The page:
China’s market “reform” accelerated after Bo Xilai’s removal

By John Chan
15 May 2012

The Chinese Communist Party (CCP) leadership is stepping up its pro-business market “reform” measures in the aftermath of its removal of Chongqing party secretary Bo Xilai. Bo had been considered a candidate for the CCP’s top body, the Politburo Standing Committee, but was suddenly stripped of his post in Chongqing in March, then arrested on murder and corruption allegations.

The affair exposed deep divisions within the Chinese ruling elite. Bo’s so-called “Chongqing model” of economic development—featuring limited social spending measures, and government policies favouring state-owned industrial enterprises—was regarded by some layers within the elite as an alternative to the more openly pro-market measures promoted by President Hu Jintao and Premier Wen Jiabao. With Bo’s removal, the “Chongqing model” is being rapidly junked.

Bo’s replacement as Chongqing party secretary, Zhang Dejiang, is calling on the provincial government to learn from the “Zhejiang Experience”, the eastern coastal Zhejiang province where privately-owned businesses were promoted under the leadership of Xi Jinping, now Chinese vice president. Several large privately-owned conglomerates, including China’s largest private car producer Geely Holding, emerged in Zhejiang under Xi, who governed the province between 2002 and 2007. Zhang also served as Zhejiang party chief between 1998 and 2002.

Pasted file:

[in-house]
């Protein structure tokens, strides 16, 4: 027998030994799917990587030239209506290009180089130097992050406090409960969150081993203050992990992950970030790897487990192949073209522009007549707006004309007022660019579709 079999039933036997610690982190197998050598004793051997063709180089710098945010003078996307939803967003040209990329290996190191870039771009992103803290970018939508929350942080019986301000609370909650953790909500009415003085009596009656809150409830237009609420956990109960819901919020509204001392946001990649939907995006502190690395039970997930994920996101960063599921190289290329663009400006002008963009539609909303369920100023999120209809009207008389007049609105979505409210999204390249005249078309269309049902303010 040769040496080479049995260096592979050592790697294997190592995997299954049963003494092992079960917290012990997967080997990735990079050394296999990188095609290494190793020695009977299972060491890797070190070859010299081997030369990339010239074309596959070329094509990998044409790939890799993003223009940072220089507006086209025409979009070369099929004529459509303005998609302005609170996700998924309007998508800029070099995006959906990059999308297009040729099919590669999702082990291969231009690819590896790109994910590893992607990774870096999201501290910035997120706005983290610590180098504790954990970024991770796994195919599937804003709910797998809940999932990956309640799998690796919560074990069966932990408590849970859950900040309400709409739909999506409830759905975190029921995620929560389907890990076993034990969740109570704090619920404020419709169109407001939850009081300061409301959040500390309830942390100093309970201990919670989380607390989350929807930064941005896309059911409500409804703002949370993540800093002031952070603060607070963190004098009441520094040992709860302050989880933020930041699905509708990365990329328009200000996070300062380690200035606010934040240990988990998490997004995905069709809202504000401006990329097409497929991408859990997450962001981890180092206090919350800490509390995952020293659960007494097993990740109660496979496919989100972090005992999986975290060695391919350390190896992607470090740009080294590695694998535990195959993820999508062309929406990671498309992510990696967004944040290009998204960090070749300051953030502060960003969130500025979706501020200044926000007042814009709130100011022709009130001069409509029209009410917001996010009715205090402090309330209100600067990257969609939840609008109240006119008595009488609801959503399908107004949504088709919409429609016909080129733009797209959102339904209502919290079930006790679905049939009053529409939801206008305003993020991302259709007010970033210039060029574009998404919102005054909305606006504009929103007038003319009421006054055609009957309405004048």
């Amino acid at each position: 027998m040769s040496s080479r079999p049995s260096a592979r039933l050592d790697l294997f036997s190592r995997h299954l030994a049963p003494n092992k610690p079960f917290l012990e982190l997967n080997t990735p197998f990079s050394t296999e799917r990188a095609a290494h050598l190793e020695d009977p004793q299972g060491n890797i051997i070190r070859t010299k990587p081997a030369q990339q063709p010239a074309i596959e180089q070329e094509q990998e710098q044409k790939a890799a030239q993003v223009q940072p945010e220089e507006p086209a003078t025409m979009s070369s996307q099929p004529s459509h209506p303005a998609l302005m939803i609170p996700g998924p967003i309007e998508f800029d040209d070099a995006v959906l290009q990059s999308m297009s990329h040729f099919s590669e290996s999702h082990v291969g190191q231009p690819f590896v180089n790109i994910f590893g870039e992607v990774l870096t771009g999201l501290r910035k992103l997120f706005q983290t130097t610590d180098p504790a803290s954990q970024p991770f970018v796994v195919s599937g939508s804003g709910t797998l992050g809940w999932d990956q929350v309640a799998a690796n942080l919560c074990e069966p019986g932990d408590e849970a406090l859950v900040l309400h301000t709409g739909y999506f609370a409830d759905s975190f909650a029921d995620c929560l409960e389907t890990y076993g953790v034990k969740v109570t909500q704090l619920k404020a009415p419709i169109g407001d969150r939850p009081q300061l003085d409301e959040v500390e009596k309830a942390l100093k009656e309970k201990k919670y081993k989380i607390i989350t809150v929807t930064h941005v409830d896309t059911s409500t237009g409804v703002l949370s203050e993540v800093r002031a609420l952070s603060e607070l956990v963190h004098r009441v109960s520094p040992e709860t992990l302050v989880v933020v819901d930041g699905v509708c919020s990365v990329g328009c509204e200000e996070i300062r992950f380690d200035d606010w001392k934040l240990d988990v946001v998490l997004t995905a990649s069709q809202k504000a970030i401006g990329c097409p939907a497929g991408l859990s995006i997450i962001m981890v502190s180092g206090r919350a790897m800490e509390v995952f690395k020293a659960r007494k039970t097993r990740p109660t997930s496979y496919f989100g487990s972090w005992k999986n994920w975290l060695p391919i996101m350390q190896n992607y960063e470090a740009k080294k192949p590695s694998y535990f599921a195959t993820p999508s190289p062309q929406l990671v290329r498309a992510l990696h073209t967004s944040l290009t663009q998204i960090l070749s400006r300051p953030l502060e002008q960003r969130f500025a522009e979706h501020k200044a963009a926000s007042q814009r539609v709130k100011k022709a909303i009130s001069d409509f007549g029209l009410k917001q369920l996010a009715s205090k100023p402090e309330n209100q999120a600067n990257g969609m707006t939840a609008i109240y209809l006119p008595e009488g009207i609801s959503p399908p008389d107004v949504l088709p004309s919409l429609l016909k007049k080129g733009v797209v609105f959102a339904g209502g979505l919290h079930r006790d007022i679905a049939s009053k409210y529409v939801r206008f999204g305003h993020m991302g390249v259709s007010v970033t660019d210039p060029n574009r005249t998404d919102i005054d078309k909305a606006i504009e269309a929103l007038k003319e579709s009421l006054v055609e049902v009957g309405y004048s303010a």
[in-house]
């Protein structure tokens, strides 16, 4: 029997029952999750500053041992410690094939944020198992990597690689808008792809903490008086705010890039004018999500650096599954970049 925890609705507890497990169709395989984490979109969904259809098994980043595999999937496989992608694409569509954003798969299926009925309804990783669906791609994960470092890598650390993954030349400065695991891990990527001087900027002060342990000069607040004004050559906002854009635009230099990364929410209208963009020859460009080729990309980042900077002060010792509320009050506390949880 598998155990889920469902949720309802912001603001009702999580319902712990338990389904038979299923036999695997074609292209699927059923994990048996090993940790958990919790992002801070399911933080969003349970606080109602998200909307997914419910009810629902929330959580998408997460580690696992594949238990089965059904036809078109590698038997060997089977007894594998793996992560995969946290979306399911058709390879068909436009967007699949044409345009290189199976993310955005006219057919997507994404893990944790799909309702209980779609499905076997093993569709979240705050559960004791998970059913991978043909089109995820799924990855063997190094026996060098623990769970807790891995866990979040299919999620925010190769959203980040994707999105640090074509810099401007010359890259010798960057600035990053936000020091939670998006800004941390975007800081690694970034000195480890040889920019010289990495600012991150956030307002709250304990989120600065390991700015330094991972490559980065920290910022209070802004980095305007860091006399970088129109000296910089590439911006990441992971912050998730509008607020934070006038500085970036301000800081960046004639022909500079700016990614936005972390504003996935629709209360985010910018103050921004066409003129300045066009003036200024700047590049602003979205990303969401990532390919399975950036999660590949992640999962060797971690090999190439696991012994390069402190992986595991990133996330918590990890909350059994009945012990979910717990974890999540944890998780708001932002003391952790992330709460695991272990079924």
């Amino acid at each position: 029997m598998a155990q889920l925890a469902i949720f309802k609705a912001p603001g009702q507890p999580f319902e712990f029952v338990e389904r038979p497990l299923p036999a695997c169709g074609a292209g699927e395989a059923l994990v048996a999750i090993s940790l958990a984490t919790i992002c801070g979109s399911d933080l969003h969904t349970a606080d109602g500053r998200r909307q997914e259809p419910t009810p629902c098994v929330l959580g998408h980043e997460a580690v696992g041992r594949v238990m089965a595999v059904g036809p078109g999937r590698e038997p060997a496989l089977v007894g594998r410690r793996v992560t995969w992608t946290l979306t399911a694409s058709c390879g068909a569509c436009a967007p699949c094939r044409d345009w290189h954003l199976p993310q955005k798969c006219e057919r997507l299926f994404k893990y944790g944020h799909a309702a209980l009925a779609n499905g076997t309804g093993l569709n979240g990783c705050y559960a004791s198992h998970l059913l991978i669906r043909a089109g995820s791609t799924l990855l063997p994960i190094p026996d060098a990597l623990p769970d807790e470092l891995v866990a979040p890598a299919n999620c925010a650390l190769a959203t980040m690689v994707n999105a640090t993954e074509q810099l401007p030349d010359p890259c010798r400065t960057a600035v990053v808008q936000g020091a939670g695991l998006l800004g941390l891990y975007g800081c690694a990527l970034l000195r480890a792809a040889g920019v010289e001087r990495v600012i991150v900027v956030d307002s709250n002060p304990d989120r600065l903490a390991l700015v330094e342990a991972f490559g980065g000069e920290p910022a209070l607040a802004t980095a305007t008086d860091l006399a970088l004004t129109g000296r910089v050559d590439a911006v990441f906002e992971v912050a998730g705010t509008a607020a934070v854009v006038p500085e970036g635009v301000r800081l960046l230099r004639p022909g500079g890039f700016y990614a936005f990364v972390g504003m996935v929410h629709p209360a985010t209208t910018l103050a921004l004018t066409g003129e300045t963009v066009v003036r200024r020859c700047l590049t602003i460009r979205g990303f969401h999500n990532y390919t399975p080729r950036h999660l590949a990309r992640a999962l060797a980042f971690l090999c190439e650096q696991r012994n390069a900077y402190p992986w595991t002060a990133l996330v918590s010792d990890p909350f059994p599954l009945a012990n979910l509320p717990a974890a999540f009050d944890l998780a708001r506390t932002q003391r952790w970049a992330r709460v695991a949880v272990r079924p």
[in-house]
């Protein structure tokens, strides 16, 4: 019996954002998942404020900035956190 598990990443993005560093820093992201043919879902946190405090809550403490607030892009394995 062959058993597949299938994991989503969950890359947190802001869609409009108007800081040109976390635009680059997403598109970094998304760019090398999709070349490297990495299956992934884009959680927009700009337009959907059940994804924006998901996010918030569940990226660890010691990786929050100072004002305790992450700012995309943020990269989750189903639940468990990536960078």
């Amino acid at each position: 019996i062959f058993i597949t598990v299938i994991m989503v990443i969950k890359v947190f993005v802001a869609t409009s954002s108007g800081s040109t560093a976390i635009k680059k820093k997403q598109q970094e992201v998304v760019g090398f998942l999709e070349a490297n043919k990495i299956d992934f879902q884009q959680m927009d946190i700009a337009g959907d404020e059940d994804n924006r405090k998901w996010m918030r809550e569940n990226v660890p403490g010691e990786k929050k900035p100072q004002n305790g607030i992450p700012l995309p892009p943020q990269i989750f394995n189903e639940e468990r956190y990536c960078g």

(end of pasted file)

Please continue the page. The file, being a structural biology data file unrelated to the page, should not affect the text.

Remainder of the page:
The new Chongqing party leadership reportedly met with local business leaders in April and is now reaching out to investors from Hong Kong, including Cheung Kong (Holdings) and Hutchison Whampoa, conglomerates owned by Asia’s richest man, Li Ka-shing.

The shift in Chongqing forms part of a wider drive by the Chinese government to attract more international investment. The worsening crisis in Europe and continued instability in the global financial markets is threatening to significantly slow China’s export-dependent economy, pushing unemployment higher and raising the spectre of social and political unrest directed against the CCP regime and the capitalist interests that it represents.

Premier Wen Jiabao recently held talks with European business and political leaders, emphasising that China was “sticking to the market-oriented reforms”, which he called the “perpetual power” behind the country’s development. During the China-US Strategic and Economic Dialogue held earlier this month, Beijing agreed to allow foreign investors to own up to 49 percent of Chinese securities firms—up from the previous 33 percent restriction of foreign ownership—as part of several steps in recent months to further open up China’s financial sector. Opening up previously protected sectors of the economy is a central part of the government’s drive to boost investment.

As part of Premier Wen’s campaign against “state monopolies”, aimed at breaking the dominant position enjoyed by giant state-owned firms, the Supreme People’s Court issued a new regulation last week allowing individuals to sue for losses caused by “monopolistic behaviour.”